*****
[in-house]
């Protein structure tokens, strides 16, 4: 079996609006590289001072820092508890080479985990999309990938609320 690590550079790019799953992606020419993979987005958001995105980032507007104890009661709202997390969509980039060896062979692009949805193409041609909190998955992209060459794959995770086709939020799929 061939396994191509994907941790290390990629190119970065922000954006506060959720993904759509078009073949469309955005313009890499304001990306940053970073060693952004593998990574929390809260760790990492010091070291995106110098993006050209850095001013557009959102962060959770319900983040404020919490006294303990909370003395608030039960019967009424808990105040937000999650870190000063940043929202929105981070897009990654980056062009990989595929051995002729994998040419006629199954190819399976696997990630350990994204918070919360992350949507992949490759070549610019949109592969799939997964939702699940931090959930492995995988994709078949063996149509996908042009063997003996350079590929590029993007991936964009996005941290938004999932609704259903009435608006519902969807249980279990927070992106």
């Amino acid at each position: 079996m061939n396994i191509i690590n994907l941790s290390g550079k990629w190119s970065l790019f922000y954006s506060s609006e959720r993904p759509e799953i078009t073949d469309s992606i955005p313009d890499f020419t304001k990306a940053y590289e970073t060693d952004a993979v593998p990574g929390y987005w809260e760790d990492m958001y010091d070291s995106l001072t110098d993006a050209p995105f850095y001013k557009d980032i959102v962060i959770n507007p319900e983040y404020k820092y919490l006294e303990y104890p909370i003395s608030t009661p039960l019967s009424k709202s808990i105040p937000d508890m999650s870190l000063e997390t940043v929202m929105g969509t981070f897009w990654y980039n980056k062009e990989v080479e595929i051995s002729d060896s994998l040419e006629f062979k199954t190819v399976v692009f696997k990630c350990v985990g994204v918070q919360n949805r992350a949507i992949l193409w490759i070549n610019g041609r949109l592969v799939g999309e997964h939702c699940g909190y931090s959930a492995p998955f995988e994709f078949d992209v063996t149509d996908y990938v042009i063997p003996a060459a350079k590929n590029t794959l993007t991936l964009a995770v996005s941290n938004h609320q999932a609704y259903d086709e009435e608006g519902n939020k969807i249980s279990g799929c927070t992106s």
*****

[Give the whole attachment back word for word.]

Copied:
[in-house]
């Protein structure tokens, strides 16, 4: 079996609006590289001072820092508890080479985990999309990938609320 690590550079790019799953992606020419993979987005958001995105980032507007104890009661709202997390969509980039060896062979692009949805193409041609909190998955992209060459794959995770086709939020799929 061939396994191509994907941790290390990629190119970065922000954006506060959720993904759509078009073949469309955005313009890499304001990306940053970073060693952004593998990574929390809260760790990492010091070291995106110098993006050209850095001013557009959102962060959770319900983040404020919490006294303990909370003395608030039960019967009424808990105040937000999650870190000063940043929202929105981070897009990654980056062009990989595929051995002729994998040419006629199954190819399976696997990630350990994204918070919360992350949507992949490759070549610019949109592969799939997964939702699940931090959930492995995988994709078949063996149509996908042009063997003996350079590929590029993007991936964009996005941290938004999932609704259903009435608006519902969807249980279990927070992106």
């Amino acid at each position: 079996m061939n396994i191509i690590n994907l941790s290390g550079k990629w190119s970065l790019f922000y954006s506060s609006e959720r993904p759509e799953i078009t073949d469309s992606i955005p313009d890499f020419t304001k990306a940053y590289e970073t060693d952004a993979v593998p990574g929390y987005w809260e760790d990492m958001y010091d070291s995106l001072t110098d993006a050209p995105f850095y001013k557009d980032i959102v962060i959770n507007p319900e983040y404020k820092y919490l006294e303990y104890p909370i003395s608030t009661p039960l019967s009424k709202s808990i105040p937000d508890m999650s870190l000063e997390t940043v929202m929105g969509t981070f897009w990654y980039n980056k062009e990989v080479e595929i051995s002729d060896s994998l040419e006629f062979k199954t190819v399976v692009f696997k990630c350990v985990g994204v918070q919360n949805r992350a949507i992949l193409w490759i070549n610019g041609r949109l592969v799939g999309e997964h939702c699940g909190y931090s959930a492995p998955f995988e994709f078949d992209v063996t149509d996908y990938v042009i063997p003996a060459a350079k590929n590029t794959l993007t991936l964009a995770v996005s941290n938004h609320q999932a609704y259903d086709e009435e608006g519902n939020k969807i249980s279990g799929c927070t992106s």